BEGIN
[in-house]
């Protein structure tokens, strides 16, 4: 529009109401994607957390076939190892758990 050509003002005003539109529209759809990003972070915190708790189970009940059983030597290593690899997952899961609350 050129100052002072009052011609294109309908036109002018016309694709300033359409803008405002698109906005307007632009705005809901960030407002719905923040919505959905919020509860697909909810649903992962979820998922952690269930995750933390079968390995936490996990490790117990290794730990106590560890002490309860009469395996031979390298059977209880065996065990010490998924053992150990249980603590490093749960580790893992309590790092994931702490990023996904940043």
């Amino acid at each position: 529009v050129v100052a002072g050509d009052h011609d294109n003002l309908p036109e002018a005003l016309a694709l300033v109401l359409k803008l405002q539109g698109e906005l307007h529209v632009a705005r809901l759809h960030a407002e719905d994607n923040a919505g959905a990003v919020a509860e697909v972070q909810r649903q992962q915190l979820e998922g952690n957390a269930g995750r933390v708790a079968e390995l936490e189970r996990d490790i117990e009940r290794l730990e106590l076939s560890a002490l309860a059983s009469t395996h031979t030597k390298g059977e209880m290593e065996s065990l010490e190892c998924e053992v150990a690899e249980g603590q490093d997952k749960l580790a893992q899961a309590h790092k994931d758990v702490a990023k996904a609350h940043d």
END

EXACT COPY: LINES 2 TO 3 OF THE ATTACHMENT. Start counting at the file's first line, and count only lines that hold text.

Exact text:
């Protein structure tokens, strides 16, 4: 529009109401994607957390076939190892758990 050509003002005003539109529209759809990003972070915190708790189970009940059983030597290593690899997952899961609350 050129100052002072009052011609294109309908036109002018016309694709300033359409803008405002698109906005307007632009705005809901960030407002719905923040919505959905919020509860697909909810649903992962979820998922952690269930995750933390079968390995936490996990490790117990290794730990106590560890002490309860009469395996031979390298059977209880065996065990010490998924053992150990249980603590490093749960580790893992309590790092994931702490990023996904940043």
């Amino acid at each position: 529009v050129v100052a002072g050509d009052h011609d294109n003002l309908p036109e002018a005003l016309a694709l300033v109401l359409k803008l405002q539109g698109e906005l307007h529209v632009a705005r809901l759809h960030a407002e719905d994607n923040a919505g959905a990003v919020a509860e697909v972070q909810r649903q992962q915190l979820e998922g952690n957390a269930g995750r933390v708790a079968e390995l936490e189970r996990d490790i117990e009940r290794l730990e106590l076939s560890a002490l309860a059983s009469t395996h031979t030597k390298g059977e209880m290593e065996s065990l010490e190892c998924e053992v150990a690899e249980g603590q490093d997952k749960l580790a893992q899961a309590h790092k994931d758990v702490a990023k996904a609350h940043d």